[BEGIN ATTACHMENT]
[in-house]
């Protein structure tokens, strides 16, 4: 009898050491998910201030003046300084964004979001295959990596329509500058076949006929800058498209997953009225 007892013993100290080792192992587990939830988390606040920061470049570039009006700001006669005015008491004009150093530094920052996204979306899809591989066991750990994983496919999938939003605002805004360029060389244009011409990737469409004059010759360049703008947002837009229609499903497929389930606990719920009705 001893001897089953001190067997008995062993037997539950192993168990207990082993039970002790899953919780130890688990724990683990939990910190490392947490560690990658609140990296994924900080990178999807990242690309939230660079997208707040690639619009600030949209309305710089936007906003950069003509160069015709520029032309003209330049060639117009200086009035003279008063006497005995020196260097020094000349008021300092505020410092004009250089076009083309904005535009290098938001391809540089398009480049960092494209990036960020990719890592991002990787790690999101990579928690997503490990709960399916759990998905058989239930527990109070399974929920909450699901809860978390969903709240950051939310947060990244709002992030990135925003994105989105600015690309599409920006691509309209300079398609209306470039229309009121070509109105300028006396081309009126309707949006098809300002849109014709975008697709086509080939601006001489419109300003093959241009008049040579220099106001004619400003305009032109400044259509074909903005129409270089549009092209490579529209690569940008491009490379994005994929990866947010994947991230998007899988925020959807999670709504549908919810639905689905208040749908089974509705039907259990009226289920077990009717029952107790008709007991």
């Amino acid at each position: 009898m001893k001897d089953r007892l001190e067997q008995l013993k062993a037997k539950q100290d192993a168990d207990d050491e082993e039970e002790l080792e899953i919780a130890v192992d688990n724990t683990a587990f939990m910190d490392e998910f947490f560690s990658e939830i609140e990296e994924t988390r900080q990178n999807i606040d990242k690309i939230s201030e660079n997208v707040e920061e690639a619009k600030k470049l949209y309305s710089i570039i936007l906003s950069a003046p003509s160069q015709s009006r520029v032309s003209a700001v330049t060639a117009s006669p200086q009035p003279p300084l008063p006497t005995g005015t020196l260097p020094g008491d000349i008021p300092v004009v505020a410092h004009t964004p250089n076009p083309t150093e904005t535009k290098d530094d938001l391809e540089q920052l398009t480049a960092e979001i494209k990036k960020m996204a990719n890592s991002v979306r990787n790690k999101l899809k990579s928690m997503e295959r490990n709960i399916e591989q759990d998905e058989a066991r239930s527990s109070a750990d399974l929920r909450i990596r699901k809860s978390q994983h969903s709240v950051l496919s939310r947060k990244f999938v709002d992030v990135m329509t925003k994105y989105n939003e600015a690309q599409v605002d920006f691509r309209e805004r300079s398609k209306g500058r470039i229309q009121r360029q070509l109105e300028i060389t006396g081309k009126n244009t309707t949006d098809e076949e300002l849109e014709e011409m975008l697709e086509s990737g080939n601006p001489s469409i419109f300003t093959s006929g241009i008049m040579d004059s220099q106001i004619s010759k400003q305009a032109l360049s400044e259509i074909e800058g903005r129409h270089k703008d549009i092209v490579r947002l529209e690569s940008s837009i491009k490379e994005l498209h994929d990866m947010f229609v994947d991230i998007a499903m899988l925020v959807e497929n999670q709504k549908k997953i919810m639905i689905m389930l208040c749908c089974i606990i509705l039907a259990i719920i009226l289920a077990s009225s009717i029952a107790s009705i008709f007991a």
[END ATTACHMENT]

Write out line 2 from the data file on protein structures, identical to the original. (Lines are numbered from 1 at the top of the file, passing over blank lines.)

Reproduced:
């Protein structure tokens, strides 16, 4: 009898050491998910201030003046300084964004979001295959990596329509500058076949006929800058498209997953009225 007892013993100290080792192992587990939830988390606040920061470049570039009006700001006669005015008491004009150093530094920052996204979306899809591989066991750990994983496919999938939003605002805004360029060389244009011409990737469409004059010759360049703008947002837009229609499903497929389930606990719920009705 001893001897089953001190067997008995062993037997539950192993168990207990082993039970002790899953919780130890688990724990683990939990910190490392947490560690990658609140990296994924900080990178999807990242690309939230660079997208707040690639619009600030949209309305710089936007906003950069003509160069015709520029032309003209330049060639117009200086009035003279008063006497005995020196260097020094000349008021300092505020410092004009250089076009083309904005535009290098938001391809540089398009480049960092494209990036960020990719890592991002990787790690999101990579928690997503490990709960399916759990998905058989239930527990109070399974929920909450699901809860978390969903709240950051939310947060990244709002992030990135925003994105989105600015690309599409920006691509309209300079398609209306470039229309009121070509109105300028006396081309009126309707949006098809300002849109014709975008697709086509080939601006001489419109300003093959241009008049040579220099106001004619400003305009032109400044259509074909903005129409270089549009092209490579529209690569940008491009490379994005994929990866947010994947991230998007899988925020959807999670709504549908919810639905689905208040749908089974509705039907259990009226289920077990009717029952107790008709007991």